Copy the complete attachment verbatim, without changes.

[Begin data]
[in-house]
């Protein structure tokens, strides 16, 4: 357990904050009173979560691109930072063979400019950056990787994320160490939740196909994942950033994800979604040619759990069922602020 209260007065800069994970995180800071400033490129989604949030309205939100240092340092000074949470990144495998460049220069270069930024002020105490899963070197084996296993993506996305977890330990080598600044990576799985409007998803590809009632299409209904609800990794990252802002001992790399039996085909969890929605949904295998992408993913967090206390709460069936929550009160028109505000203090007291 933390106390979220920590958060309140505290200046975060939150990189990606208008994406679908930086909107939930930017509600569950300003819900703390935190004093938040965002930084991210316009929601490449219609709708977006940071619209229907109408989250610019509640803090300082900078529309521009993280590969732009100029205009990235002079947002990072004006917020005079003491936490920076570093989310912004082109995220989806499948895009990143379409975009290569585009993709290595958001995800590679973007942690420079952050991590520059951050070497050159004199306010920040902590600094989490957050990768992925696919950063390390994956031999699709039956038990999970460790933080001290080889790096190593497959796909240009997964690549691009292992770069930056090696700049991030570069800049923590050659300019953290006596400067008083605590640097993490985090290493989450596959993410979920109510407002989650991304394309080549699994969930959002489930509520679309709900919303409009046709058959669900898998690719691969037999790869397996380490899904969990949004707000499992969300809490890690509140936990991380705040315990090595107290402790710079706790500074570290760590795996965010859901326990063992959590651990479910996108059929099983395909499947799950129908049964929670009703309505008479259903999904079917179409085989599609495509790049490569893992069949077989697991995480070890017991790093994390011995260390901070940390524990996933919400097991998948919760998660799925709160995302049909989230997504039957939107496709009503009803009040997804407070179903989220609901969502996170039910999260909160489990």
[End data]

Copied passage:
[in-house]
């Protein structure tokens, strides 16, 4: 357990904050009173979560691109930072063979400019950056990787994320160490939740196909994942950033994800979604040619759990069922602020 209260007065800069994970995180800071400033490129989604949030309205939100240092340092000074949470990144495998460049220069270069930024002020105490899963070197084996296993993506996305977890330990080598600044990576799985409007998803590809009632299409209904609800990794990252802002001992790399039996085909969890929605949904295998992408993913967090206390709460069936929550009160028109505000203090007291 933390106390979220920590958060309140505290200046975060939150990189990606208008994406679908930086909107939930930017509600569950300003819900703390935190004093938040965002930084991210316009929601490449219609709708977006940071619209229907109408989250610019509640803090300082900078529309521009993280590969732009100029205009990235002079947002990072004006917020005079003491936490920076570093989310912004082109995220989806499948895009990143379409975009290569585009993709290595958001995800590679973007942690420079952050991590520059951050070497050159004199306010920040902590600094989490957050990768992925696919950063390390994956031999699709039956038990999970460790933080001290080889790096190593497959796909240009997964690549691009292992770069930056090696700049991030570069800049923590050659300019953290006596400067008083605590640097993490985090290493989450596959993410979920109510407002989650991304394309080549699994969930959002489930509520679309709900919303409009046709058959669900898998690719691969037999790869397996380490899904969990949004707000499992969300809490890690509140936990991380705040315990090595107290402790710079706790500074570290760590795996965010859901326990063992959590651990479910996108059929099983395909499947799950129908049964929670009703309505008479259903999904079917179409085989599609495509790049490569893992069949077989697991995480070890017991790093994390011995260390901070940390524990996933919400097991998948919760998660799925709160995302049909989230997504039957939107496709009503009803009040997804407070179903989220609901969502996170039910999260909160489990």